August 7, 2012

Twins Notes: Valencia, Nishioka, Wimmers, Gibson, Plouffe, and Morneau

Trevor Plouffe's thumb injury and the lack of other decent, healthy infielders on the 40-man roster convinced the Twins to turn back to Danny Valencia despite his hitting .250/.289/.399 with a 40-to-15 strikeout-to-walk ratio in 69 games at Triple-A following his mid-May demotion. Plouffe remains on the disabled list, but after one week with Valencia the Twins decided they'd seen enough and traded him to the Red Sox for rookie-ball outfielder Jeremias Pineda.

Pineda's lofty .421 batting average looks pretty, but a month of Gulf Coast League action doesn't mean much and his 22-to-5 strikeout-to-walk ratio isn't particularly impressive from a 21-year-old competing against teenagers. He's fast and might some day develop into a decent prospect, but Pineda is little more than a toss-in right now. Make no mistake about it: Valencia was essentially given away by the Twins. And it's hard to blame them.

Valencia hit .311 with good defense in an 85-game debut in 2010, but his track record showed he was playing over his head on both sides of the ball. He came crashing back down to earth last season and then completely fell apart this year, making him a career .260/.301/.393 hitter in 1,062 plate appearances. Jason Tyner had a higher OPS as a Twin. Toss in poor defense at third base from a soon-to-be 28-year-old and Valencia just isn't a starting-caliber player.

He does potentially have some value as a backup third baseman/first baseman or platoon guy versus left-handers, against whom he's hit .318/.363/.472. Of course, since Plouffe is also a right-handed bat and it's hard to imagine Ron Gardenhire platooning Justin Morneau or even Chris Parmelee with Valencia at first base there wasn't going to be much room for a part-time role in Minnesota. He's a marginal player who wore out his welcome on and off the field.

Tsuyoshi Nishioka was even worse than Valencia in Rochester, hitting .245/.309/.301 in 84 games, yet he was called up to fill the roster spot and immediately thrown into the lineup at second base last night. It took literally one play for the ball to find Nishioka and for Nishioka to commit a brutal error, and then later he made a second error just for good measure, although he did manage to successfully turn a double play without getting his leg broken. Baby steps.

Nishioka has no business being in the majors--he was terrible for the Twins and overmatched at Triple-A--but he's making $3 million this season and is owed another $3 million next season. At some point perhaps they'll decide he's simply a sunk cost and move on, but in the meantime he'll get a chance to show any sort of offensive or defensive ability. It probably won't be pretty, but it's not as if Nishioka is blocking any promising middle infielders from playing time.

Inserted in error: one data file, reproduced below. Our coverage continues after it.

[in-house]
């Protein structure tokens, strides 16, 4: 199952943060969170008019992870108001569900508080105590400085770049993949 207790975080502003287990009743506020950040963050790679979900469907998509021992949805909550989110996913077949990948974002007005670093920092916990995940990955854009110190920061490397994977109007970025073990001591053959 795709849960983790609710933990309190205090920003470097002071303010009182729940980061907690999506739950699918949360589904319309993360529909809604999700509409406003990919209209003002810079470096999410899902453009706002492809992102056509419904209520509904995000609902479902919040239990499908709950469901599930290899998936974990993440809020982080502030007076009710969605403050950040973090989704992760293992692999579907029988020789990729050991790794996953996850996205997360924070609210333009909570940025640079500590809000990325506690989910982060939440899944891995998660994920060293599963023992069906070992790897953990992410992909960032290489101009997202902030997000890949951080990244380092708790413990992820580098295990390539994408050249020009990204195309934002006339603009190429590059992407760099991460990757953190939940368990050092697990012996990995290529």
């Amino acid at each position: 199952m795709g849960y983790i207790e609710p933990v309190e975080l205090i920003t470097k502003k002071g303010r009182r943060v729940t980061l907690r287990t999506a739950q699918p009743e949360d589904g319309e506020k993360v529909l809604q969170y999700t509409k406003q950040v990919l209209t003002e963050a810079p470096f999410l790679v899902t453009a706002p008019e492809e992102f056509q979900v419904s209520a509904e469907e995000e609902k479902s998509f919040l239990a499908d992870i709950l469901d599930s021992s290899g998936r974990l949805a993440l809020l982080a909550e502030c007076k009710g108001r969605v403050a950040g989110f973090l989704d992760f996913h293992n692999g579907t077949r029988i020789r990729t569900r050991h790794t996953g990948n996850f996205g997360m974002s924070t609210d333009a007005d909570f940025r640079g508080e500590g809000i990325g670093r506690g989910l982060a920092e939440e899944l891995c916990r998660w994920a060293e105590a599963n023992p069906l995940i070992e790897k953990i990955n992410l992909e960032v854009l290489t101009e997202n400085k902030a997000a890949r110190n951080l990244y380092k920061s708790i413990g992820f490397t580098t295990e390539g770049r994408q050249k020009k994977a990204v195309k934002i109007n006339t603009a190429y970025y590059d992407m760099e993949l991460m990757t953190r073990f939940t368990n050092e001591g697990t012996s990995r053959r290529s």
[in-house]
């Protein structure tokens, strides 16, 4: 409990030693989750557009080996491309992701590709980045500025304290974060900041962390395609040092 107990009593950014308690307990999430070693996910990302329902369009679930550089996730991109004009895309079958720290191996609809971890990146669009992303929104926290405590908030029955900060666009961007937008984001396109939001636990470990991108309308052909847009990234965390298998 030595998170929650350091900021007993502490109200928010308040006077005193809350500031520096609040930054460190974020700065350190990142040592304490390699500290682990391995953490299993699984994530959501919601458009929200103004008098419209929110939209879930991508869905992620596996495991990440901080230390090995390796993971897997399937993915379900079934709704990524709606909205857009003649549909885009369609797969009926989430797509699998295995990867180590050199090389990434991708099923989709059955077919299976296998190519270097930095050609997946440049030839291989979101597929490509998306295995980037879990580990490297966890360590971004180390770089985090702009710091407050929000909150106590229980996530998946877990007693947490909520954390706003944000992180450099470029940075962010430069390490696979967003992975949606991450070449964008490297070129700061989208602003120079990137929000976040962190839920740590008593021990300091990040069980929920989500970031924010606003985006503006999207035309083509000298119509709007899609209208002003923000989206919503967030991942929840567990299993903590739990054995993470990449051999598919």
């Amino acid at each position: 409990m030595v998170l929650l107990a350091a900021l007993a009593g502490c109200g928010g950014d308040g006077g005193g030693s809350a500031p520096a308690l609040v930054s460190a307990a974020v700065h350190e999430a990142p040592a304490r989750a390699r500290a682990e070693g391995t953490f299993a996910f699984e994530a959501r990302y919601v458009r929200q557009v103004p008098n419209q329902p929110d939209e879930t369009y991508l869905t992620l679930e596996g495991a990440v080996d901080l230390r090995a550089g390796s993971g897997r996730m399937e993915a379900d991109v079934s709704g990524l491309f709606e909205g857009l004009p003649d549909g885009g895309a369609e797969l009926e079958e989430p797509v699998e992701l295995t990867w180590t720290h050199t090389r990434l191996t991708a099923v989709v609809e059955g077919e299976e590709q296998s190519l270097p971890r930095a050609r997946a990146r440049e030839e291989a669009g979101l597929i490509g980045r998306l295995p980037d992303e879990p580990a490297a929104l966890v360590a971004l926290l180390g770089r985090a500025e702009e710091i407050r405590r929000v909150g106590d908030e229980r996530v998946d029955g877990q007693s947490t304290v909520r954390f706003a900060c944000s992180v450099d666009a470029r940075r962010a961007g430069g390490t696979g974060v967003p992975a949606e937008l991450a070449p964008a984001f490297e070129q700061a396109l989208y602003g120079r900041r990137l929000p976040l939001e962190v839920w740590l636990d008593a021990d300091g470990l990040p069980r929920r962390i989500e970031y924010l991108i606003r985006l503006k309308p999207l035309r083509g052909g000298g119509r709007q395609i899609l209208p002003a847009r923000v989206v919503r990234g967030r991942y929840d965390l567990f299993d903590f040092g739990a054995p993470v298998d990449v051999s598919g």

• In early May former first-round pick Alex Wimmers was diagnosed with a partially torn ulnar collateral elbow ligament and the Twins, as they've often done with injured pitchers, advised him to rest and rehab in attempt to avoid surgery. Rarely, if ever, has that accomplished anything but delaying the inevitable and pushing back the eventual recovery timetable, and sure enough after resting for three months Wimmers had Tommy John surgery last week.

He'll be sidelined for 12 months and because he waited until now to undergo surgery that means Wimmers may not pitch at all next season. Wimmers was said to be one of the most MLB-ready pitchers available when the Twins drafted him out of Ohio State with the 21st pick in 2010, but the combination of last season's extreme control problems and this year's elbow injury means he'll likely see his next game action in 2014 as a 25-year-old with 62 pro innings.

• Wimmers' story is depressingly similar to Kyle Gibson's story, as the 2009 first-round pick injured his elbow last July, was diagnosed with a partially torn ulnar collateral ligament in August, and underwent Tommy John surgery in September. And because of the delayed surgery Gibson is just now seeing game action again in rookie-ball, where both his raw stuff and results have been very encouraging so far.

When back-to-back first-round picks touted as close to MLB-ready need Tommy John surgery that helps explain how the Twins' pitching situation became so dire. Neither projected as aces, but things would have been much different had Gibson joined the rotation as a No. 3 starter in the middle of last season and Wimmers got the call-up as a No. 4 starter this year. That's bad luck, but as has far too often been the case the Twins' medical staff didn't help matters.

• Speaking of the medical staff, the aforementioned Plouffe is the latest player to miss significant time with a supposed "day-to-day" injury that the Twins initially didn't deem worthy of a DL stint. Plouffe hurt his thumb on July 20, remained on the active roster for a week without actually being available to play, and then finally went on the DL. And now he'll remain on the DL well beyond the minimum 15 days, which is an all-too-familiar story.

To invest hundreds of millions of dollars in the MLB roster and seven-team farm system only to frequently have "day-to-day" injuries turn into month-long absences, terrible performances attributed after the fact to playing through injuries, and surgeries delayed by half a season has to be maddening for ownership and the front office. And yet just like after last season the question is how much more of that needs to take place before substantial changes are made?